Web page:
As with any large public utility, such as basic telephony services or electrical distribution, the University communications infrastructure needs to be centrally planned, managed and maintained. It is only through centrally coordinated information technology strategic planning and implementation that the core technology goals of the institution are met.
An aggregation of separate, discrete, and privately-managed backbone or “backbone-like” data, voice or video networks does not constitute a utilities infrastructure that can meet these institutional goals nor does it provide for the best and most efficient return on the University’s investment in this infrastructure.
To ensure a high-performance, high-availability, production-quality communications infrastructure at UNC-Chapel Hill, ITS must provide a number of components and architectural considerations, as described below.
To ensure reliability, security and efficient use of limited resources, ITS must develop and implement the physical connectivity design: how buildings connect to the campus fiber infrastructure. The design architecture for the physical layer consists of all campus buildings being designated as hubs or spurs, based on the fiber path and proximity to other buildings. All spur buildings connect to a high-speed switch port in an adjacent hub building. All hub buildings connect to high-speed switch ports in Phillips Hall not only for security and high-reliability considerations, but also for high-performance connectivity to ITS production systems and to the Internet.
To ensure compatibility, mobility, bandwidth and security, ITS must design, implement and maintain the campus networking architecture. This higher layer architecture is currently based on high-speed switching technologies, with support for virtual LANs and Layer 3 switching, incremental bandwidth upgrades where appropriate (based on proactive traffic management), and support for meshed topologies to allow for load balancing and alternate paths.
To ensure compatibility and high performance, ITS must maintain campus Internet connectivity. This connectivity is presently based on redundant high speed links to MCNC/NCREN, which requires a single campus entity for coordination and management.
To ensure reliability, ITS must support a 7×24-staffed operations center to provide proactive performance monitoring and to react immediately to any unscheduled outages. This also includes maintaining appropriately configured spares of all network electronic components.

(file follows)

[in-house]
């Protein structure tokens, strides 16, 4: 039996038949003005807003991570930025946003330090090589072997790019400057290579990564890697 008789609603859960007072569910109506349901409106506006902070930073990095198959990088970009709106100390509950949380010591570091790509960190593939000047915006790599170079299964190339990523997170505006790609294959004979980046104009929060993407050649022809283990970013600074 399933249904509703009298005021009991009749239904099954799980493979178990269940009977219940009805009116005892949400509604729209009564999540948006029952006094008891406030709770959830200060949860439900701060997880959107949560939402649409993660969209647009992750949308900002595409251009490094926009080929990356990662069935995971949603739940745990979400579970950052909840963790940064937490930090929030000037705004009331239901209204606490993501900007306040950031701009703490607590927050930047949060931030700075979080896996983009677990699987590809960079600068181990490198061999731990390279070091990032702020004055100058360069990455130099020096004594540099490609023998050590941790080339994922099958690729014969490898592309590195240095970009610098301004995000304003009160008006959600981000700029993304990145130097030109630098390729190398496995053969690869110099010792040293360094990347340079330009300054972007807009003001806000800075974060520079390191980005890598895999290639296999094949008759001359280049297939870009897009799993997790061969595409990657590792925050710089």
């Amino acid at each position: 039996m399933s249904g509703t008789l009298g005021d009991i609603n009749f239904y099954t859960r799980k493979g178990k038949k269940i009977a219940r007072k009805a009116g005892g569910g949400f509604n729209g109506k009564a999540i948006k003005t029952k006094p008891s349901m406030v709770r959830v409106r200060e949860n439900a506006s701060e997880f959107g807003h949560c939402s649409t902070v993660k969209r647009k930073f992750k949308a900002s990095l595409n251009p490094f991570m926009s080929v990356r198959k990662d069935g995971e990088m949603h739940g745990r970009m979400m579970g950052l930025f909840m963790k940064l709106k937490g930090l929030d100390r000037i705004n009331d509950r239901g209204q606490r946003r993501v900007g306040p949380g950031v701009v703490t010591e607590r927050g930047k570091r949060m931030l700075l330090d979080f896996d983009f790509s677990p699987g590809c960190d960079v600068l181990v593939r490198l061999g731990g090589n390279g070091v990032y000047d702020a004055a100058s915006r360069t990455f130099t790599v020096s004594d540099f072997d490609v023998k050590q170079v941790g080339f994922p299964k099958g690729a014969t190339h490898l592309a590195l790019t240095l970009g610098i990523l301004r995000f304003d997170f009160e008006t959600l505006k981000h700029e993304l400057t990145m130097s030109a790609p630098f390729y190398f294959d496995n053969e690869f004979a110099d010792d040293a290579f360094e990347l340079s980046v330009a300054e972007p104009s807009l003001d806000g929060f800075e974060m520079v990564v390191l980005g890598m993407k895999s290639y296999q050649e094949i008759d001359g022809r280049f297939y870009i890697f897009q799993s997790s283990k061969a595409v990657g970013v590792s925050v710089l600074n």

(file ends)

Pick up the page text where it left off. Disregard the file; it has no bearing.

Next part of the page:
To ensure security, only appropriate ITS personnel will be permitted to monitor traffic over backbone links through network protocol analyzers (sniffers). The design of both the fiber physical connectivity and of the networking architecture do not allow random, unauthorized traffic eavesdropping across the links: all fiber terminations are in locked cabinets, port mirroring is permitted only through the secured network management system, and the nature of network switching eliminates the shared topologies of earlier network systems. In any case, ITS continues to maintain that the emphasis on security needs to be at the host system level.
To ensure reliability, security and high performance, ITS must provide central management of network devices and systems to the wall-plate in all UNC-Chapel Hill locations. Any and all data network electronics must be managed by ITS. This includes any and all 802.11 WiFi wireless access points and switches. Note: On-campus resident students who wish to use networking equipment (i.e. home routers, hubs) should contact ResNET for support before using the device.
In addition to the requirement that only ITS can install and maintain switches and routers on the campus data network, no device with multiple network interfaces (including, but not limited to, VPN gateways, firewalls, and servers) can be connected to the network without advance notice to and consultation with ITS. This advance notice must be submitted in the form of a Help Request ticket (use the category labeled “general topics”). Failure to provide this advance notice will result in said devices being isolated from the network, and unable to communicate on the network. If the connection of said device is of an emergency nature (such as replacing an existing device), the ticket can be marked as Critical and we will receive immediate notification.